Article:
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In Latest LGBTQ Crackdown, China Bans Rainbow Attire at Pop Concert

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Updated: | Originally published:

Beijing concert-goers say they were prevented from displaying rainbow imagery at a pop singer’s performance on Saturday, in a sign of increasing tightening on LGBTQ expression in China. 

Fans attending a concert by Taiwanese singer Chang Hui-mei — better known by her stage name A-Mei — say they were prevented from wearing shirts with rainbows on them inside the Cadillac Arena in Beijing, according to participants who posted about the incident on social media. 

A person who wrote about the concert on China’s Instagram-style Xiaohongshu service said a security guard at the venue asked them to turn his shirt inside out, as a rainbow had been drawn on the front. In another post, a person said they were stopped by security because their shirt changed colors based on reflective lighting. 

Kang Kang posted on Xiaohongshu that he was asked by security to change out of a shirt with a rainbow print into black clothing provided by guards. He told Bloomberg News that the security guards wouldn’t elaborate on why the T-shirt wasn’t allowed.

Bloomberg News has reached out to those people for comment. A-Mei’s management, her Chinese concert organizer and the Cadillac Arena did not respond to requests for comment. An official at the Beijing Cultural and Tourism Bureau — which approved the weekend shows — said via phone that the bureau was only in charge of vetting the eligibility of the concert organizers.

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The accounts from the concert attendees in Beijing add to signs that LGBTQ community members and advocates are facing increasing pressure as the nation promotes more conservative and traditional gender and sexual identity values under President Xi Jinping.

Dozens of WeChat accounts run by LGBTQ groups at leading universities were shut in 2021. In May, a prominent LGBTQ center in China closed down after 15 years. Several events related to June’s Pride celebrations were also canceled or postponed in the wake of a crackdown on entertainment.

Rainbow colors are widely associated with the LGBTQ pride flag, and A-Mei is known as an outspoken advocate for the community, having been the first ambassador for Taiwan Pride in 2007. She also held a free concert in Taipei in late 2013 supporting same-sex marriage there, and organized another concert in Taiwan in 2016 to rally support for a marriage equality bill that eventually passed.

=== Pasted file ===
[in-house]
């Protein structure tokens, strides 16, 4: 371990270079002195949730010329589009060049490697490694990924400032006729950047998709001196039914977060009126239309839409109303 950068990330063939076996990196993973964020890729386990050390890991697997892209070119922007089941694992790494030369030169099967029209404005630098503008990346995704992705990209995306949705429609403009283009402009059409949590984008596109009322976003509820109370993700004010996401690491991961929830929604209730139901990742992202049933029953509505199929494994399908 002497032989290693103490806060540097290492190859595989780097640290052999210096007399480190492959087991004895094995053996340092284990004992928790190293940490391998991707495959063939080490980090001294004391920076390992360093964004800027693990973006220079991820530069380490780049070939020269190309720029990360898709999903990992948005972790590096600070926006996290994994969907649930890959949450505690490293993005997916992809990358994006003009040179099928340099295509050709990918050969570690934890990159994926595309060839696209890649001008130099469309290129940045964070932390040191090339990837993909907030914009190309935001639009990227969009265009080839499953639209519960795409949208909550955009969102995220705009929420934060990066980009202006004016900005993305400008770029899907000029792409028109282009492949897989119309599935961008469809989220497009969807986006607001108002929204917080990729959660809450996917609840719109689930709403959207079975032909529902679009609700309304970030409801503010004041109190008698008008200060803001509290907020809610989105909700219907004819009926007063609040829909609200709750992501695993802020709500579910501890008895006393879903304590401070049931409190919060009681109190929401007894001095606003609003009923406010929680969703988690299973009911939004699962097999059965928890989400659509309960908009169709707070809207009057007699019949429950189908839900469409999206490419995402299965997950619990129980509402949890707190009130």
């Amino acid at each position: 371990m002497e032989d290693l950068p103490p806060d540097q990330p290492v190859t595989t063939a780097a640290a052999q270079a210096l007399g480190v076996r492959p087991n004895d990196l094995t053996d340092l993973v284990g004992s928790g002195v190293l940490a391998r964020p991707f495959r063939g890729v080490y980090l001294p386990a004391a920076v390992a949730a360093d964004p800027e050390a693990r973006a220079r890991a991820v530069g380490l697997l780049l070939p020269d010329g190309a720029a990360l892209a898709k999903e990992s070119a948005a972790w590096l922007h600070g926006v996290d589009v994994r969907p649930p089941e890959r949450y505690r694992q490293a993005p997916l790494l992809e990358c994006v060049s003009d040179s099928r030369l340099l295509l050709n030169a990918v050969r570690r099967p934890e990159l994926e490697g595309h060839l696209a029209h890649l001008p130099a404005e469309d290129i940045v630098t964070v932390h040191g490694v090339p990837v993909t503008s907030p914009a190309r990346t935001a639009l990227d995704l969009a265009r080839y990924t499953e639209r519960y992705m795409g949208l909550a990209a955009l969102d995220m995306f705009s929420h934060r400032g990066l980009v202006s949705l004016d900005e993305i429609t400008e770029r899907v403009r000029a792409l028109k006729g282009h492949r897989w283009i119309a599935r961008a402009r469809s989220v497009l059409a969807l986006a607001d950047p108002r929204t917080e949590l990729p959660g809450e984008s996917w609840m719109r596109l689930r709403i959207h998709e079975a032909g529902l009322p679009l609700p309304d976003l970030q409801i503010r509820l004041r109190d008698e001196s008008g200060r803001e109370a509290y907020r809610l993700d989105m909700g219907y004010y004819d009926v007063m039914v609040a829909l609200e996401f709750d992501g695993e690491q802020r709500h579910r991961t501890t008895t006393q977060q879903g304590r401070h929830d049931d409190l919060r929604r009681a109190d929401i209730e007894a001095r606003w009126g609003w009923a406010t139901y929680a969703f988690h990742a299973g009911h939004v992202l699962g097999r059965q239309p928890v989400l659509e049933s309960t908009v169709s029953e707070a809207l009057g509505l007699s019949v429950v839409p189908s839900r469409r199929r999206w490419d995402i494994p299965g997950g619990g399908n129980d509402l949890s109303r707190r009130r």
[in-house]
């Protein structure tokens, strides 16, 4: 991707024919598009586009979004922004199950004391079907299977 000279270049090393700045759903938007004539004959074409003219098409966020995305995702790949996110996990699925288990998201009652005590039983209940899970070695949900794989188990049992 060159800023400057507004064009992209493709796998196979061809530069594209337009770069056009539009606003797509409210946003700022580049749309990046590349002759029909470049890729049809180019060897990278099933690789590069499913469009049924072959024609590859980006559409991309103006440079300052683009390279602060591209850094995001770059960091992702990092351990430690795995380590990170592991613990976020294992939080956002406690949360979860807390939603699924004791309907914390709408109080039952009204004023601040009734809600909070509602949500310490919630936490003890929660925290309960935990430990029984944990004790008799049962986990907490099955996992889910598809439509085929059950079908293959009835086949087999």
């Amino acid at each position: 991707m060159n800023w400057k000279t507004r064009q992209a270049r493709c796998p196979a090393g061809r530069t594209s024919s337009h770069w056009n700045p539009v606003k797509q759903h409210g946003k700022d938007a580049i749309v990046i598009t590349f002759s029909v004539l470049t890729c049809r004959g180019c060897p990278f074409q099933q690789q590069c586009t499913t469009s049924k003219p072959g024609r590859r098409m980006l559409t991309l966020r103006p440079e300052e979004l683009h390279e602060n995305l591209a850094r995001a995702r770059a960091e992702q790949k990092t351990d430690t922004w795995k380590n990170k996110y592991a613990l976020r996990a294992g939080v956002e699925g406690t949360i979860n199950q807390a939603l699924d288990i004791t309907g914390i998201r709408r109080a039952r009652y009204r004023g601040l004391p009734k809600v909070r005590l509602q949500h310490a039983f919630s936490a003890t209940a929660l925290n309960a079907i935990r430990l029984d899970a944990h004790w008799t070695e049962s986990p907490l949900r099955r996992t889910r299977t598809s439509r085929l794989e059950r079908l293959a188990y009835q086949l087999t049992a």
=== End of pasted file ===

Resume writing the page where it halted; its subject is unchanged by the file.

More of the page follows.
Tian, 30, who asked to be identified only by his surname while discussing sensitive issues, said he attended another A-Mei concert on Sunday in Beijing. He didn’t see any rainbows in the crowd, nor did he see guards confiscate any such imagery.  

He attributed that, though, to the possibility that some people may have been more aware of potential issues following Saturday’s event and decided not to wear rainbow colors, given the number of social media posts about the security push-back on such gear. 

The song lineup at the concert Tian attended also didn’t include A-Mei’s tune “Rainbow,” which features queer themes. And he said one song “Bad Boy,” which at prior concerts has featured background video containing rainbow imagery, no longer contained such references. 

Tian, who identifies as gay, said there is resignation in China about how the LGBTQ community is treated there, though he said preventing people from wearing rainbow colors at a concert went too far.

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Being gay, bisexual or transgender is increasingly seen by some in China as a concept imported from the West. That misconception draws on the fact that many foreign embassies in Beijing have highlighted gay rights, including by promoting Pride colors either by flying flags or illuminating their buildings with rainbows. 

Tsinghua University — one of China’s most prestigious colleges and Xi’s alma mater — issued warnings to two students last year for distributing LGBTQ rainbow flags on campus. 

“When I watched A-Mei it was at Beijing Workers’ Sports Complex in 2015. Back then we could still pass around a gigantic rainbow flag,” the Xiaohongshu user who was asked to turn their shirt inside-out wrote on the service. “Now the security guard is really carefully checking all the rainbow elements. What exactly are you afraid of?”

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